Authentic, or not? Sri Lankan, or not?

When would you say that a new recipe creation belongs to a particular cuisine? How would you define it? Or to widen the topic of this discussion a little further, when would you call a recipe authentic? Or inauthentic?

Sri Lankan-style chickpea saladBeing someone interested in exploring different world cuisines and cooking different national dishes, I encounter these questions often. When I was writing the previous post on Sri-Lankan-style chickpea salad, I was wondering which categories to assign it to, whether to label it Sri Lankan, or not?  The dish was inspired by a Sri Lankan style of cooking (albeit cooking of vegetables), I used Sri Lankan spices and flavours. But I still felt unsure, and called it Sri-Lankan style. Perhaps partly because I wasn’t sure about how Sri Lankan my addition of coriander leaf is.

Curly kale

Let’s consider another example, the kale aloo recipe, my version of the classic Indian Punjabi dish aloo palak. Except that I used kale. Here, I felt somehow more confident. The spicing was completely Indian/Punjabi, and the technique. It was just that I’d used kale, which was available to me at the time and seasonal, rather than spinach.

Also, when I made the Sri Lankan fish curry with salmon, which can’t be a traditional ingredient, I confidently labelled it Sri Lankan, because Jasmine cooked it, and it was her recipe. And she is Sri Lankan.

Am I being nervous and insecure just because I don’t belong to these nations? A dish can’t be called Sri Lankan/Punjabi only when made by a Sri Lankan/Punjabi? Surely that can’t be right?

Creativity is an integral part of cooking, and Indian and Sri Lankan cooks use spices and ingredients in many wonderful and diverse ways. Spicing differs from cook to cook, and dishes differ from cook to cook. Cooking with a Punjabi friend opened my eyes to it; her spontaneity, her creativity taught me to relax when cooking with spices. These cooks also pride themselves on being different, original within their national style of cooking. And when they go abroad, they use the ingredients they’ve got at hand. Like the salmon in fish curry. So I’m inclined to think that kale in my aloo doesn’t stop it from being Punjabi, and perhaps my chickpea salad is Sri Lankan after all, as long as I’ve used the ingredients, flavours and techniques pertinent to that national/regional style of cooking.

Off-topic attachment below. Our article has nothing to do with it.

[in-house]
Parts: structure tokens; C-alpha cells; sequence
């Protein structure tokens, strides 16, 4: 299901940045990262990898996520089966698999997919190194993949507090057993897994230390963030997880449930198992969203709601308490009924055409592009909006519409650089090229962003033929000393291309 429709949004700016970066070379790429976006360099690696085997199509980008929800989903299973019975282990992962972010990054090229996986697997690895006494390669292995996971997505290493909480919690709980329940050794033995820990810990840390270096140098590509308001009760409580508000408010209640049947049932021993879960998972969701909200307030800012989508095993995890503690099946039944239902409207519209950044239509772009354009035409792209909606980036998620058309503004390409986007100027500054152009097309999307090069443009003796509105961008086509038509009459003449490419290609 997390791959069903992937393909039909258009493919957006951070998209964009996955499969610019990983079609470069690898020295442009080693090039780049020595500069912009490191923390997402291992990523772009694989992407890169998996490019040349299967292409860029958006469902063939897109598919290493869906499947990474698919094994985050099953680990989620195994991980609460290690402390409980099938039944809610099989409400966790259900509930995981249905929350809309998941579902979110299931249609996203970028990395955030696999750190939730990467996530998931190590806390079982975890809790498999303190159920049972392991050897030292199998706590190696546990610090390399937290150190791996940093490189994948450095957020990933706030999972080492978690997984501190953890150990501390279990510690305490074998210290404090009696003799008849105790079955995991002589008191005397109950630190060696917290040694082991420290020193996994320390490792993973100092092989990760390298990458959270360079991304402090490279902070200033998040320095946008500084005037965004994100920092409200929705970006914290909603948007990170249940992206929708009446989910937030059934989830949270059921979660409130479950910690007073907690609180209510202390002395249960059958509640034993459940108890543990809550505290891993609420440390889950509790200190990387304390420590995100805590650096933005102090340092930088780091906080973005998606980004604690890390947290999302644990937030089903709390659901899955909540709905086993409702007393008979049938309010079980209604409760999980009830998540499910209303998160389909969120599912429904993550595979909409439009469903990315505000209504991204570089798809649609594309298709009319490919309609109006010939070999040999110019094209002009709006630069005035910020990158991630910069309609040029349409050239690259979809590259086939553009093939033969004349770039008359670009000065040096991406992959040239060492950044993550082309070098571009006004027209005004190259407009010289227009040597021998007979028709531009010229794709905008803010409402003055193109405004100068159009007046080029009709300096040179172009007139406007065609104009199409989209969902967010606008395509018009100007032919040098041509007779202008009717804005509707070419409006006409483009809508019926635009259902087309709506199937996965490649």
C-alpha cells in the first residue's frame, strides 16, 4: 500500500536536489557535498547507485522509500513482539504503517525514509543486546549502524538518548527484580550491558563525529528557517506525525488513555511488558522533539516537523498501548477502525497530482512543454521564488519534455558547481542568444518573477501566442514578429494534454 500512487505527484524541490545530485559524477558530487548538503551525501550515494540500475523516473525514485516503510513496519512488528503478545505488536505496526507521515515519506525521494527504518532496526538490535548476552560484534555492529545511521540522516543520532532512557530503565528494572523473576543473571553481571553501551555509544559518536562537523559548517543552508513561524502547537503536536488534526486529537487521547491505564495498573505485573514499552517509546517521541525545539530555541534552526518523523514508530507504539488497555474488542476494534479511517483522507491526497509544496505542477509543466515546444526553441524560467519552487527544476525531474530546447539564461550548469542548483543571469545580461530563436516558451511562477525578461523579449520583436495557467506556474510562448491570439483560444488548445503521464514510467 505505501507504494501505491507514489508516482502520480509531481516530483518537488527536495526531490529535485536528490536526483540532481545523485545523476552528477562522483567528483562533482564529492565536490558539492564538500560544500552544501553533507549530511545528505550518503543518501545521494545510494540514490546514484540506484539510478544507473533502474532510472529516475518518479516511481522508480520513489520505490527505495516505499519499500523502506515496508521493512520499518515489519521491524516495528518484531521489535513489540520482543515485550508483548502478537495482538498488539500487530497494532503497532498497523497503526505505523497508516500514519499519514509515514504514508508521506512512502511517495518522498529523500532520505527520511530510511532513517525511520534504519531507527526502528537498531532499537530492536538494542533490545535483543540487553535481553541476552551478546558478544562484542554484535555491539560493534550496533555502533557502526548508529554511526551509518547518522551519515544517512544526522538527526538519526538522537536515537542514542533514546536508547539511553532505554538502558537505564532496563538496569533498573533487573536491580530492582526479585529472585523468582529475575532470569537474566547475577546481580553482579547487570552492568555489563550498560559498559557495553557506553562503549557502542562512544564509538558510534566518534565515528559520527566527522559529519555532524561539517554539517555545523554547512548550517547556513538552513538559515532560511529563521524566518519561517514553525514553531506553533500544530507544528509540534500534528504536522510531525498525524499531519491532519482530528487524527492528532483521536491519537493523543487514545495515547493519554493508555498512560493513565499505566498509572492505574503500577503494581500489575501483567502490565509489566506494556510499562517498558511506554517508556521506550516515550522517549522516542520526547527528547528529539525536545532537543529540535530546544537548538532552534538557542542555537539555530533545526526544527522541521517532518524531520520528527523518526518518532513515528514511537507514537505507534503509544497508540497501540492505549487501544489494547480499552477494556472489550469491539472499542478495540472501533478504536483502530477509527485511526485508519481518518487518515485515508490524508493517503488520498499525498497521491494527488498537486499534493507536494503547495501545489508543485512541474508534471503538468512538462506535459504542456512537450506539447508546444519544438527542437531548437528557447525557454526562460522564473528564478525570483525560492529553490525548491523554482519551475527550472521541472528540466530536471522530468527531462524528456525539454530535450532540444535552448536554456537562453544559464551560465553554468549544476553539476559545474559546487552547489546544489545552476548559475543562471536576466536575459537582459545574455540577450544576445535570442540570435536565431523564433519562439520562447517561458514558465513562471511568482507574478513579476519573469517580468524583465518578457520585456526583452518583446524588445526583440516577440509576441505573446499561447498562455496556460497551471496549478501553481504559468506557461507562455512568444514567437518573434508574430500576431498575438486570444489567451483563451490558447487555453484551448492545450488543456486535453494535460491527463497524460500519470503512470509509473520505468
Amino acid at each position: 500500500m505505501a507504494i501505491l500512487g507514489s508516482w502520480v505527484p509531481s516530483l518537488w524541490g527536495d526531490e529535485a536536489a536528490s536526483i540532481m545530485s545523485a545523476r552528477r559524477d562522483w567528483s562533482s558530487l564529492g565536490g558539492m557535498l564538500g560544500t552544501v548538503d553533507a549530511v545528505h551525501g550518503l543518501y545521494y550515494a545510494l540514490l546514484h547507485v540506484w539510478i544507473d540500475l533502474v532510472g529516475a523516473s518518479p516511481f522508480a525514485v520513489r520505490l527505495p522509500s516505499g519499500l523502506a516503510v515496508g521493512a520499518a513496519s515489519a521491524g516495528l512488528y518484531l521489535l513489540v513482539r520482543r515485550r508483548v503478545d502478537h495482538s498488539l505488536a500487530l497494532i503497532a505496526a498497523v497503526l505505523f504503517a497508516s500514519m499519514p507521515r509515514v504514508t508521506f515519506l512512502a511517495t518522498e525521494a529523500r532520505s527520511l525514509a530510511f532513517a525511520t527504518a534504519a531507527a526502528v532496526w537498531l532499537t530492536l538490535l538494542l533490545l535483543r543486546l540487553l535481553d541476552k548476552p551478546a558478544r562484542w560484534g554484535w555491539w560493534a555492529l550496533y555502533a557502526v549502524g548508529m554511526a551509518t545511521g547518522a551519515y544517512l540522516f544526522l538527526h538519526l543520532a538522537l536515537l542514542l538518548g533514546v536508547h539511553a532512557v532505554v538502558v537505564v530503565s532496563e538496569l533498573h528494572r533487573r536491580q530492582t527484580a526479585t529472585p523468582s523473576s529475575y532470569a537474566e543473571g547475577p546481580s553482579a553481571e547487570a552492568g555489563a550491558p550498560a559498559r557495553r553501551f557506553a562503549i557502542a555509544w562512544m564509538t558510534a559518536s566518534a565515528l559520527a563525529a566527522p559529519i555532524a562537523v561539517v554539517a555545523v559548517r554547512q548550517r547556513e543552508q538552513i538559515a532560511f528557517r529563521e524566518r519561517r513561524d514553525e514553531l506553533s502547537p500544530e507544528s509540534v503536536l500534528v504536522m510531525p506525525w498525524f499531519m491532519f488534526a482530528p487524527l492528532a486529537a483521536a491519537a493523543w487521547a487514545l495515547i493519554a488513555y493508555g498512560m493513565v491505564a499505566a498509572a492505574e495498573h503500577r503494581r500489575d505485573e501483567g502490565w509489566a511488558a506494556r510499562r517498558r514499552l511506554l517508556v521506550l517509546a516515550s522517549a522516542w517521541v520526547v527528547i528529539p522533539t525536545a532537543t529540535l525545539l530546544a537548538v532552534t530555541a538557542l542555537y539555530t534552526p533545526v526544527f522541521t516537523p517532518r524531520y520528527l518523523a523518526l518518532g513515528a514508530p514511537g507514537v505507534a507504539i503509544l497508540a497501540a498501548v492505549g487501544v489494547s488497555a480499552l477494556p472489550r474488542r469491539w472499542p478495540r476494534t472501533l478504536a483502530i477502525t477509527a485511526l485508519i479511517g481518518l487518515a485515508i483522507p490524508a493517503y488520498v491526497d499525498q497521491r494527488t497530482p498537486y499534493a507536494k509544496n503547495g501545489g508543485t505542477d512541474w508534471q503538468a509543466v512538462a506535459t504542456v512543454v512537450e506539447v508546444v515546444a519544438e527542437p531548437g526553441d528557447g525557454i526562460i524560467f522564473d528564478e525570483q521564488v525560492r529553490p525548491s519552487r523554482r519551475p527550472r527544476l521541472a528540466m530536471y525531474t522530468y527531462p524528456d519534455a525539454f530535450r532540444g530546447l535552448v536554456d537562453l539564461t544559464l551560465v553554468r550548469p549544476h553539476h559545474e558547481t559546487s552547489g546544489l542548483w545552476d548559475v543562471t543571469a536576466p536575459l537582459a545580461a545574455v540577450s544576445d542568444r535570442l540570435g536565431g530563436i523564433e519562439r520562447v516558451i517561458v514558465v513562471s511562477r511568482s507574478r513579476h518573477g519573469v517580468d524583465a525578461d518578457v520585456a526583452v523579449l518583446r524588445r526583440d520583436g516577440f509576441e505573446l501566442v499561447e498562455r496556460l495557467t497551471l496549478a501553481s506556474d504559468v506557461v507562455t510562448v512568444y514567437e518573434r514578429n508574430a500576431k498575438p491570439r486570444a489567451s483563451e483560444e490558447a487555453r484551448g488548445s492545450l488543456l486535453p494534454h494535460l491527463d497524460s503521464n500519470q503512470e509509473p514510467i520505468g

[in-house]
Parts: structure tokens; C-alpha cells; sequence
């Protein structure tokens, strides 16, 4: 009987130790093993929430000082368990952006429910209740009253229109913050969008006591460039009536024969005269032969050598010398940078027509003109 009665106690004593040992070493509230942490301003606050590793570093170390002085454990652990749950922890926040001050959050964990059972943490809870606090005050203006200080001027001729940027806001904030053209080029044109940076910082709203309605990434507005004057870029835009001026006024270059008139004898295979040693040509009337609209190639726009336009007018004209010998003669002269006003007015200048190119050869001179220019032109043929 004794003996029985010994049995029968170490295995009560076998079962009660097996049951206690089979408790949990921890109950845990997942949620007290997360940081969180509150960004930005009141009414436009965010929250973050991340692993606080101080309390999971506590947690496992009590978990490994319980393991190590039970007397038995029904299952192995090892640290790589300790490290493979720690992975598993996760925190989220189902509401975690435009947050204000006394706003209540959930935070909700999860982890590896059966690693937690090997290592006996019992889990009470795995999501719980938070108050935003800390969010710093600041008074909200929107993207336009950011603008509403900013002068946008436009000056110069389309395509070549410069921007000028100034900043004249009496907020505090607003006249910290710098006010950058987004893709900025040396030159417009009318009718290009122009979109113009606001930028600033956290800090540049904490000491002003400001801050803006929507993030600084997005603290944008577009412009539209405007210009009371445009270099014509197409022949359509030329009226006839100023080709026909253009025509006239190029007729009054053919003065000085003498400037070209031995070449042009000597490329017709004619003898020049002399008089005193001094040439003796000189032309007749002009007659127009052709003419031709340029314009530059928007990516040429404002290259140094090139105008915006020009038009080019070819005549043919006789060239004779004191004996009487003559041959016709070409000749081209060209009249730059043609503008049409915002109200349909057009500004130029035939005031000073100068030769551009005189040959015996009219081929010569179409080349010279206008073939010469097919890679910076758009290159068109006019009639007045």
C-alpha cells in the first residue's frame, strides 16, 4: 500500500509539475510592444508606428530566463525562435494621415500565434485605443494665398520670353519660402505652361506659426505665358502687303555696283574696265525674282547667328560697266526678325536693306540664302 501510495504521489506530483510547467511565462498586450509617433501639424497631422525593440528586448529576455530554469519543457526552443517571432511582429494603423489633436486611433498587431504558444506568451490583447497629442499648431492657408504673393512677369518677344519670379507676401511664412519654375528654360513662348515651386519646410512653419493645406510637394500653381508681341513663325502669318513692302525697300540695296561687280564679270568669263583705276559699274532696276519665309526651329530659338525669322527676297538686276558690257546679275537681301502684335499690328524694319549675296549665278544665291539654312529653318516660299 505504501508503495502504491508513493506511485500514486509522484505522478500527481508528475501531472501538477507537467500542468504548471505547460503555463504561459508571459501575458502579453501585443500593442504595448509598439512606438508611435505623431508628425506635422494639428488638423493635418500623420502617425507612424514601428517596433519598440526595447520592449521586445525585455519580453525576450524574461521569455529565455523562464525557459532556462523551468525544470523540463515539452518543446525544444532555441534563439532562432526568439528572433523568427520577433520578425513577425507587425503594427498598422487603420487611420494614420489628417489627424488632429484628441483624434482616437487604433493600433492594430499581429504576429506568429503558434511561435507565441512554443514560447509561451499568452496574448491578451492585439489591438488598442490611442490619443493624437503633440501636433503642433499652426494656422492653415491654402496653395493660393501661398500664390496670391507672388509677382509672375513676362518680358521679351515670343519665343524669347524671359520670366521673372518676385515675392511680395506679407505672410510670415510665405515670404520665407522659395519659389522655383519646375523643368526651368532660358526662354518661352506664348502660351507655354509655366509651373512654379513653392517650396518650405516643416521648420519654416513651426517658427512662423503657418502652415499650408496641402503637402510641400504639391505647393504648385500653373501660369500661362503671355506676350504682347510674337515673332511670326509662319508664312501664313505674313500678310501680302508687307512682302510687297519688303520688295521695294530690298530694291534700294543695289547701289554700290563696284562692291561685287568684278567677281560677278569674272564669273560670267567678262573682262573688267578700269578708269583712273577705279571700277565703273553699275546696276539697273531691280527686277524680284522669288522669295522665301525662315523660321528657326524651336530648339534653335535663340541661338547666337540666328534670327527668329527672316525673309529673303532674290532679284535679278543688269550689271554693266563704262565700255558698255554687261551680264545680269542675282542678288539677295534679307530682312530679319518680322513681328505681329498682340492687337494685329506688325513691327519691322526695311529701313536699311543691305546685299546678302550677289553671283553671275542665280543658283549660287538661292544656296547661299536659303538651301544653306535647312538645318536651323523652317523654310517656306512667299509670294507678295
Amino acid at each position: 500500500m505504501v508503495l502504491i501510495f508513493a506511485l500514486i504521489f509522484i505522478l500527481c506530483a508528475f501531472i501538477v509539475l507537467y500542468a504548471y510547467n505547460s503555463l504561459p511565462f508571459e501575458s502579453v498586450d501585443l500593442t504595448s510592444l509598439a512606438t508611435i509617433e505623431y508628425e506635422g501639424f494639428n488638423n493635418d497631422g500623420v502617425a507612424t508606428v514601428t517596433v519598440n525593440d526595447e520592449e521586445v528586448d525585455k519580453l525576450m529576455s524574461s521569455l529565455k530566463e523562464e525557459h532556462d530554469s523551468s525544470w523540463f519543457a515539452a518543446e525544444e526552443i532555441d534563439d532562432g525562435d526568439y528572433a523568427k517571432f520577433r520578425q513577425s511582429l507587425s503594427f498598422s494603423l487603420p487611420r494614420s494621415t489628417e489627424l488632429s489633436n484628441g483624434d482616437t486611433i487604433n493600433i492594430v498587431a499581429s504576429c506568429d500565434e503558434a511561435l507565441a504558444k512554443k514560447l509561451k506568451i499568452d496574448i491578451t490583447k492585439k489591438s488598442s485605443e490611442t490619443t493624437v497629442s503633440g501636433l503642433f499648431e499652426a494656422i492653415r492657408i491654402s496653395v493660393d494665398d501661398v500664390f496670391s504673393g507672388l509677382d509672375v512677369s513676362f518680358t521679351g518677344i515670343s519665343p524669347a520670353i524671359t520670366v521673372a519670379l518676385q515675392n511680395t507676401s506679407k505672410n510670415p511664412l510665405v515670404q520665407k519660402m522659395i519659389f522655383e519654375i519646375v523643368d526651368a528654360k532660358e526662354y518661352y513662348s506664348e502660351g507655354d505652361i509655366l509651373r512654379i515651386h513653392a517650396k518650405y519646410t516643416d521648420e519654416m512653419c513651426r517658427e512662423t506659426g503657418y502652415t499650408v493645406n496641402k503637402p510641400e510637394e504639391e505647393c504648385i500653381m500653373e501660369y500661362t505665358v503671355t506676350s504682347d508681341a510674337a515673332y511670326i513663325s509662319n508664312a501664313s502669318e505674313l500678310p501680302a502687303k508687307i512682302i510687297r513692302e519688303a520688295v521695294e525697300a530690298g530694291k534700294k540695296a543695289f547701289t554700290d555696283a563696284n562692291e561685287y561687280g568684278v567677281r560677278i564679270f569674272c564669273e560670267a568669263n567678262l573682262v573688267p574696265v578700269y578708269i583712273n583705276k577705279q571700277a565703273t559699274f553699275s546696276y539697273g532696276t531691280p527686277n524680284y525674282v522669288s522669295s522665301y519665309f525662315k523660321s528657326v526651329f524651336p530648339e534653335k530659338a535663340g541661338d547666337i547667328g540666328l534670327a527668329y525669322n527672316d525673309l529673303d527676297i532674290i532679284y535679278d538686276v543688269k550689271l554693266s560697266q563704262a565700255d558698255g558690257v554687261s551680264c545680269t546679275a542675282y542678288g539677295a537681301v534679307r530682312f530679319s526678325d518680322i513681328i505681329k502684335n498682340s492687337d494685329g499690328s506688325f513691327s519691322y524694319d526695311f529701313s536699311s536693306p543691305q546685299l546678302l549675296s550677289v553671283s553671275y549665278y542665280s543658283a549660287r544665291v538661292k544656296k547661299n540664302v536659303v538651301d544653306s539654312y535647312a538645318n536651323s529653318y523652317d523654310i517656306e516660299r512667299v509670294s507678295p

What do you think? When would you say a dish belongs to a cuisine? And then what do you think makes a dish authentic? I’m really interested to read about your thoughts on this matter.

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11 thoughts on “Authentic, or not? Sri Lankan, or not?

  1. Personally, I don’t worry about authenticity at all. I simply appreciate each culture and cuisine for the different techniques and ingredients it brings to the table. In the end, the cook is an artist drawing inspiration from different cuisines and applying their own imagination to it.

  2. What a good topic for a post.

    I was blown away on my first visit to New Zealand. An island that has been very much at the apron strings of the mother country for years, seems to have broken through the ties and is branching out, and no more so than anywhere else with their cuisine.

    They have taken “fusion” cooking to heart. I will always remember our last day sat having a beer, and I had moules but with a typical Kiwi twist as they where with a Thai green sauce.. and where the best.